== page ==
Demonstrators holding signs gather at the Occupy Wall Street rally...

Demonstrators holding signs gather at the Occupy Wall Street rally in New York on Saturday, Oct. 8, 2011. Credit: AP Photo/Caleb Jones

The cold is coming -- and they know it.

As the Occupy Wall Street protesters head into their fourth week, the camp is preparing to dig in for the long haul. Saturday, thoughts were turning to basic human needs and ways to plan and strategize for the challenges ahead.

At Saturday's 9 a.m. coordination meeting, representatives on the numerous task forces dealt with the need for more donations of sleeping bags, ground pads and shoes. Right now there's an oversupply of socks, T-shirts and thermal blankets.

"The cold is definitely a concern for all of us," Olivia Nole-Malpezzi, 18, of Rochester said later. "We definitely need to prepare for the winter, mentally and physically. Donations are everything to us."

The challenges aren't deterring one Long Island protester.

"It's important," said Roy Sharkey, 51, of St. James. "I want this to be effective and result in some kind of change. I want to make a statement that's loud and clear and right, for my children," said the father of two, a carpenter and part-time musician now on disability.

Also discussed at the coordination meeting were compost, recycling, funding, and expanding the kitchen area to accommodate food donations.

"We're feeding 2,000 people a day and growing but we need to coordinate with sanitation to get the trash out. We're spilling into the areas where people sleep," said a kitchen crew representative, who gave her name as Tami.

With numbers swelling, there are concerns the protest may soon outgrow Zuccotti Park, a sliver of open space amid lower Manhattan's canyons.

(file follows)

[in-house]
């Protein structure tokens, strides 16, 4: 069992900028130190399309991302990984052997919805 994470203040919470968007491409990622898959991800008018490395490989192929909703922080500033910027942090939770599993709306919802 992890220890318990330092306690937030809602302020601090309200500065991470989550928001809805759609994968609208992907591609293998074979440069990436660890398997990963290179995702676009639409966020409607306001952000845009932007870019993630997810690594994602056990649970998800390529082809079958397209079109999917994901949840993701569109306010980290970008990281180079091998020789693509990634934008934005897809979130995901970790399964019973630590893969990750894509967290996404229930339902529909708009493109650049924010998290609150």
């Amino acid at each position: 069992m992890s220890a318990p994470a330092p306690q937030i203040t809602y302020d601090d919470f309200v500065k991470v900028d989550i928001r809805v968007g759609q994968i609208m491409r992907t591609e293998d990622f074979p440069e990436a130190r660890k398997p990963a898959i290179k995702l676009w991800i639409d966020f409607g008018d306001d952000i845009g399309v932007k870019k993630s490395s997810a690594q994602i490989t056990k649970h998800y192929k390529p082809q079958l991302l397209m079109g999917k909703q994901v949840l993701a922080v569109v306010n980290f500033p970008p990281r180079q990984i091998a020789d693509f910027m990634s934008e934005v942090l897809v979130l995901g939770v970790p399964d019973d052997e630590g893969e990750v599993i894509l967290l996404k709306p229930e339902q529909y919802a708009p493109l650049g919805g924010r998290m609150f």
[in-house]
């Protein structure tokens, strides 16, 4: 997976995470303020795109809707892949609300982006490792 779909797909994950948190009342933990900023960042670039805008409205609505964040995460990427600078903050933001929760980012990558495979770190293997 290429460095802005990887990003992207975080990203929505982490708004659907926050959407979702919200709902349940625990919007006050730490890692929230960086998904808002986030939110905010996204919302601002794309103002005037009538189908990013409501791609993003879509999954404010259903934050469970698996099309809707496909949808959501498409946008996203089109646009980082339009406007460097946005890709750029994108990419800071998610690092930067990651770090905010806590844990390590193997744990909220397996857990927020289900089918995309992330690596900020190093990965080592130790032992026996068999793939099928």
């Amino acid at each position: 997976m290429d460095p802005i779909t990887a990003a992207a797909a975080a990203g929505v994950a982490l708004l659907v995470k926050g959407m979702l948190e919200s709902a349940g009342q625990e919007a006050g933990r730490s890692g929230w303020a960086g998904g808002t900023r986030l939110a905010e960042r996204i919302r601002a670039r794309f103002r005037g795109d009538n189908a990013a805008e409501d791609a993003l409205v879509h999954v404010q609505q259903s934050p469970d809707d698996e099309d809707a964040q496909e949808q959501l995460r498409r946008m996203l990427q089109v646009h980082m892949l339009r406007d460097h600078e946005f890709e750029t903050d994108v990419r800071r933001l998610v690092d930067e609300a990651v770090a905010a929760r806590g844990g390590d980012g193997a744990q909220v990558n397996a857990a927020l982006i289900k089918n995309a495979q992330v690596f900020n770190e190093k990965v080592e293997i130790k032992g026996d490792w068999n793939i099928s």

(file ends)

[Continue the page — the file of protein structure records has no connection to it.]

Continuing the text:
"If we do get to the point when we reach capacity, we're going to have to look for other venues to legally occupy," said Nicole Pace, 23, a Patchogue native now living in Harlem.

How long protesters can occupy the park may depend on the way they manage relationships with neighbors, businesses and the police.

Though there have been complaints of graffiti and bathroom damage from some nearby restaurants and fast-food outlets, store managers interviewed Saturday spoke of an upside -- increased business.

Kevin Crossan, general manager of Modell's lower Manhattan store, said his store had requested extra stock of cold-weather clothing, sleeping bags and camping gear.

Hundreds of the protesters embarked Saturday on a 2-mile march through the tony SoHo shopping district to Washington Square Park in Greenwich Village. The NYPD said that as of 7:15 p.m. Saturday, no arrests had been made.

Once at the park, the workings of the protest were explained to an audience of more than 2,000, with bystanders encouraged to join the occupation. The second edition of the group's newspaper, The Occupied Wall Street Journal, was handed out. About 25,000 copies of the paper were printed and it also was available in Spanish.

Onlooker Bob Griffith, 49, an Episcopal priest based in Brooklyn, said he was impressed by the occupiers' general demeanor.

"It's encouraging to me to see this many young people taking part in the democratic process," he said.

Eluding to the tumultuous events of the Arab Spring, he added: "You never know when something is beginning until after the fact . . . But we're lucky to be able to do this here. It's exciting."

With Sarah Crichton

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